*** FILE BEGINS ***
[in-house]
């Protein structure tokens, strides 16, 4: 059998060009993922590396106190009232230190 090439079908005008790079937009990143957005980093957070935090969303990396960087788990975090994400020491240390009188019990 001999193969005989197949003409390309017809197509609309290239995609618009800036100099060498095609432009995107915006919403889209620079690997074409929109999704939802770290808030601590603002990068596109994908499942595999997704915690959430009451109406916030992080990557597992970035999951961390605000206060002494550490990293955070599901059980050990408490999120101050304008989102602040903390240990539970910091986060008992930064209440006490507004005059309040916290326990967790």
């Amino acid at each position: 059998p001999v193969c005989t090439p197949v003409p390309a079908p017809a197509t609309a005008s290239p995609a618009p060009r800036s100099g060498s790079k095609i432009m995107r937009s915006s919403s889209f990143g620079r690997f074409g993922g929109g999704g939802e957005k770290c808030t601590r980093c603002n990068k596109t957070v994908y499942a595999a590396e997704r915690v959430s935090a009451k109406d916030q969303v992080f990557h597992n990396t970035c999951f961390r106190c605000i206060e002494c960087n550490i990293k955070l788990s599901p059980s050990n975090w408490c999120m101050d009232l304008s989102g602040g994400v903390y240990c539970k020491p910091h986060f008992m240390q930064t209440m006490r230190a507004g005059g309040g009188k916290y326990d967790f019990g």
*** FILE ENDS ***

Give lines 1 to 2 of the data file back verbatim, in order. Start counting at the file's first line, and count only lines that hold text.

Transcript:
[in-house]
């Protein structure tokens, strides 16, 4: 059998060009993922590396106190009232230190 090439079908005008790079937009990143957005980093957070935090969303990396960087788990975090994400020491240390009188019990 001999193969005989197949003409390309017809197509609309290239995609618009800036100099060498095609432009995107915006919403889209620079690997074409929109999704939802770290808030601590603002990068596109994908499942595999997704915690959430009451109406916030992080990557597992970035999951961390605000206060002494550490990293955070599901059980050990408490999120101050304008989102602040903390240990539970910091986060008992930064209440006490507004005059309040916290326990967790």